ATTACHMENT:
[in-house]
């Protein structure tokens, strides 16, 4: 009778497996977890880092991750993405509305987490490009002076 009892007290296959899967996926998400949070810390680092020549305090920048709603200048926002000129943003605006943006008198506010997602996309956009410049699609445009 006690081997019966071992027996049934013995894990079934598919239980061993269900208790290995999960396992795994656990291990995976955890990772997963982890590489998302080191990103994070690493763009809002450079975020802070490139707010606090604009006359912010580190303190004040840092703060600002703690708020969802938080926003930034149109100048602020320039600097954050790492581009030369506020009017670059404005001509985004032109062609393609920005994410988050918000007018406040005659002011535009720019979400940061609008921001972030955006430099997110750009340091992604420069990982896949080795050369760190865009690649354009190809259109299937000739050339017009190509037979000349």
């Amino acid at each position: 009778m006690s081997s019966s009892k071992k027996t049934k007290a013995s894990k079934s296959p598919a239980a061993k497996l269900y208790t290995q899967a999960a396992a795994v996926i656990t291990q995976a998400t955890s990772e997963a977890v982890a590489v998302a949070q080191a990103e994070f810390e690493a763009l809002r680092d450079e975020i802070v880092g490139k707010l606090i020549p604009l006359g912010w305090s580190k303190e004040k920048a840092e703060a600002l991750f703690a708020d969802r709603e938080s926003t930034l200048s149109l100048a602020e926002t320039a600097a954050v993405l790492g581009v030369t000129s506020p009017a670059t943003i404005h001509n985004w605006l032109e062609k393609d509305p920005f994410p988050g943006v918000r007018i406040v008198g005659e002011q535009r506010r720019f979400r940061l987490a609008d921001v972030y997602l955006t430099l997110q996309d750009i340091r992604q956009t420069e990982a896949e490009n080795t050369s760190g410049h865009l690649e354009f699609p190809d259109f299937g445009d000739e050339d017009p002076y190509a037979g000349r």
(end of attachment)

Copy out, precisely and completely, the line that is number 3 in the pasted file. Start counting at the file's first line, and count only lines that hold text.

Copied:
């Amino acid at each position: 009778m006690s081997s019966s009892k071992k027996t049934k007290a013995s894990k079934s296959p598919a239980a061993k497996l269900y208790t290995q899967a999960a396992a795994v996926i656990t291990q995976a998400t955890s990772e997963a977890v982890a590489v998302a949070q080191a990103e994070f810390e690493a763009l809002r680092d450079e975020i802070v880092g490139k707010l606090i020549p604009l006359g912010w305090s580190k303190e004040k920048a840092e703060a600002l991750f703690a708020d969802r709603e938080s926003t930034l200048s149109l100048a602020e926002t320039a600097a954050v993405l790492g581009v030369t000129s506020p009017a670059t943003i404005h001509n985004w605006l032109e062609k393609d509305p920005f994410p988050g943006v918000r007018i406040v008198g005659e002011q535009r506010r720019f979400r940061l987490a609008d921001v972030y997602l955006t430099l997110q996309d750009i340091r992604q956009t420069e990982a896949e490009n080795t050369s760190g410049h865009l690649e354009f699609p190809d259109f299937g445009d000739e050339d017009p002076y190509a037979g000349r």